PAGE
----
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Thanks to a posting at The GeoChristian I’ve just taken a look at a list of geoblogs posted at the German site geoberg.de, and I find that The Volcanism Blog is included, a fact of which I was unaware (although looking at my site statistics I see a steady flow of traffic from that source, so I should have spotted it really). Thanks to geoberg.de for listing this blog.

One of the points to emerge from Callan Bentley’s survey of the geoblogosphere is that it is hard to keep track of the ever-rising number of geoblogs out there (another was the importance of keeping an eye on your site statistics, ahem). There is no complete directory of geoblogs, but the geoberg.de list is the best I’ve seen so far. At the moment it lists 95 blogs, categorized according to topic.

UPDATE: As noted in the comments section below, much public-spirited nocturnal labour has produced an English-language version of the geoberg.de directory, listing over 100 geoblogs. Click here to view the list in English. Many thanks to Lutz at geoberg.de for all his work on this invaluable list.

The Volcanism Blog

The geoblogosphere surveyed 26 September 2008

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Callan Bentley of the NOVA Geoblog has just given a talk on ‘The Rise of the Geoblogosphere’ to the Geological Society of Washington, and has posted a detailed summary and slideshow presentation on his blog. The results of Callan’s recent survey of the geoblogosphere (in which The Volcanism Blog did not participate, mea culpa) provide interesting insights into what people think of the geoblogs and geoblogging and why they themselves geoblog.* It’s fascinating stuff.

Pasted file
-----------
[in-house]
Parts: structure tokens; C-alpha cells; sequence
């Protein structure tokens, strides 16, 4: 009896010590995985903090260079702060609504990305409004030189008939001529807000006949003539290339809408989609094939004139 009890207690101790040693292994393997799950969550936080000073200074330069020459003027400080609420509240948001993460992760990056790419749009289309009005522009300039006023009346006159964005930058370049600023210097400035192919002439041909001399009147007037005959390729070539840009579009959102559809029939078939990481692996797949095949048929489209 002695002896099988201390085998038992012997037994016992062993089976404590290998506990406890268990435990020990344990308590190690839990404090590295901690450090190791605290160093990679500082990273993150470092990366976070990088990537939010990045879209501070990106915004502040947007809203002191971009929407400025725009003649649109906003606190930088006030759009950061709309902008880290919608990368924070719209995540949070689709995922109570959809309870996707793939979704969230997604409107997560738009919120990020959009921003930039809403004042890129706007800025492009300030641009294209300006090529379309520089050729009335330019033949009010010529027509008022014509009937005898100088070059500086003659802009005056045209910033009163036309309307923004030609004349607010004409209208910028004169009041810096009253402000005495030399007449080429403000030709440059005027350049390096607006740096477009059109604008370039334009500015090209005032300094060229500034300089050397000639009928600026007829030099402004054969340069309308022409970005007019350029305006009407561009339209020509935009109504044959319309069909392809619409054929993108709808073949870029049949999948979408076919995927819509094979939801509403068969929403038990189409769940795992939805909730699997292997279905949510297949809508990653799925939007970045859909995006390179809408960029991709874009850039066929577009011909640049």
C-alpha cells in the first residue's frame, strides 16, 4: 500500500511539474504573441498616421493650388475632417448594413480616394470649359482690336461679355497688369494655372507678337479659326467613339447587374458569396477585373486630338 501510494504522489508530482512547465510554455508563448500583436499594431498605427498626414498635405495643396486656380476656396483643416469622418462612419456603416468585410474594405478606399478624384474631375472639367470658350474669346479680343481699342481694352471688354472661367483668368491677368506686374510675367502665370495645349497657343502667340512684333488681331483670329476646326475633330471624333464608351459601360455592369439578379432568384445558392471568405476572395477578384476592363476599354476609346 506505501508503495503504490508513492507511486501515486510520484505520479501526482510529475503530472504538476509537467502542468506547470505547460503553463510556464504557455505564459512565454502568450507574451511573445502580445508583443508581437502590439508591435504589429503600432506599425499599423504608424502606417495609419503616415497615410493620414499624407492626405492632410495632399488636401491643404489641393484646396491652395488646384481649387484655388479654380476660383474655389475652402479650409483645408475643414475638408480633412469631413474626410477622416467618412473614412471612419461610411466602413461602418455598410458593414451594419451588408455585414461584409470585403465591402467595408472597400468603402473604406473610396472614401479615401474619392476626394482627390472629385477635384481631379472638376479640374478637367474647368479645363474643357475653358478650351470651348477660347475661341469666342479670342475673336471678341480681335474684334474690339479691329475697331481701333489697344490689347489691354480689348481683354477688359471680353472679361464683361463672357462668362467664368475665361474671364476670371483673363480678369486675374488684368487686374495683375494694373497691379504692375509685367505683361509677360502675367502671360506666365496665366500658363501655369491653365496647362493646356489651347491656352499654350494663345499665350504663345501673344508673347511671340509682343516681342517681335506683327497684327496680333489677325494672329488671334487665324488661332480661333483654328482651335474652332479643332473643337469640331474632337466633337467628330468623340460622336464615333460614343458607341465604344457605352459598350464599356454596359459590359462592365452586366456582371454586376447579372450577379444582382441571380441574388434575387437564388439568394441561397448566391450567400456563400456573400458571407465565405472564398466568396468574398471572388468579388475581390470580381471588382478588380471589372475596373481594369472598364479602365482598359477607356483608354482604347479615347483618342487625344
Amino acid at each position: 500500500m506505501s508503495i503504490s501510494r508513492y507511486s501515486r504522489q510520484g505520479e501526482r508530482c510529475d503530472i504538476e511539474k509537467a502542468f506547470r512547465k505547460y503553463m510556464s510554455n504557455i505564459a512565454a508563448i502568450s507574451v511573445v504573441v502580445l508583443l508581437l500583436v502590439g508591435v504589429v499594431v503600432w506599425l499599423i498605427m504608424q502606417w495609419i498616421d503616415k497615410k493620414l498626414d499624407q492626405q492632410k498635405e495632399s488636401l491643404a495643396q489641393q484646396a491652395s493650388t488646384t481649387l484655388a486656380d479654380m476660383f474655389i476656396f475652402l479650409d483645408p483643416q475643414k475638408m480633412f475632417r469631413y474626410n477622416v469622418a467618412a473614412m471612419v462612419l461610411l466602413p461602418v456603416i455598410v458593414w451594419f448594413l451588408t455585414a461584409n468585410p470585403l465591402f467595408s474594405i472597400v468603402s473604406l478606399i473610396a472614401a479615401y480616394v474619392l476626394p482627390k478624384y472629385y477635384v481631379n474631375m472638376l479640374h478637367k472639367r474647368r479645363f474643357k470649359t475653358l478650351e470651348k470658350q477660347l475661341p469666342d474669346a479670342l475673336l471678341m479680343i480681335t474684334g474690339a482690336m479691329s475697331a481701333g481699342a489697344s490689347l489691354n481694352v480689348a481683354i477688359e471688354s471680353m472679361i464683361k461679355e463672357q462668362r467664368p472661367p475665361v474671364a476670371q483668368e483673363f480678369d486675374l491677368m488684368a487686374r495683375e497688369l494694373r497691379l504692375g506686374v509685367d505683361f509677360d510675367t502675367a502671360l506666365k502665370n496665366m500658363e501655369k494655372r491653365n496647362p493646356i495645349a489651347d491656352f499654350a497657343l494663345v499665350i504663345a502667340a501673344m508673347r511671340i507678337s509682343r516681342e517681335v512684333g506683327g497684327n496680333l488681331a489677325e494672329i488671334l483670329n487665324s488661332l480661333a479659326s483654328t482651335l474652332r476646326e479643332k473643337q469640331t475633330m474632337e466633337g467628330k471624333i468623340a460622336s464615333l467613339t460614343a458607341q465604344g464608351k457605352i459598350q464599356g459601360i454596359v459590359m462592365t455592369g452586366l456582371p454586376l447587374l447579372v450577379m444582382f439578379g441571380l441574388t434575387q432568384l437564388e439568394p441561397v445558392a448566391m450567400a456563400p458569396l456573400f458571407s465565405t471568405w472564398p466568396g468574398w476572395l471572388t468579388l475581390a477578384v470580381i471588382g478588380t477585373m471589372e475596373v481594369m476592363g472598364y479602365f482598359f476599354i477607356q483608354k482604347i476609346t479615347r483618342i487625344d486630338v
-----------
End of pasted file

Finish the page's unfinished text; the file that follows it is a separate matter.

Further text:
* Favourite reason given: ‘To stop mom from emailing me for news all the time’.

The Volcanism Blog

Extraterrestrial volcanism on Io at Geology News 23 September 2008

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Io's Tvashtar volcano erupting (NASA image)

There is a superb post about Jupiter’s highly volcanically active moon Io over at Geology News. This kind of richly-illustrated, detailed article really is the geoblogosphere at its best, and is one of Dave Schumaker’s two contributions to what promises to be a first-rate Accretionary Wedge on ‘Geology in Space’. Highly recommended – go and take a look.

N.B. Geology News has passed the 400 posts milestone – congratulations!

Picture: NASA New Horizons image of Io’s Tvashtar volcano erupting (NASA/Johns Hopkins University Applied Physics Laboratory/Southwest Research Institute). Source page and more information here.

The Volcanism Blog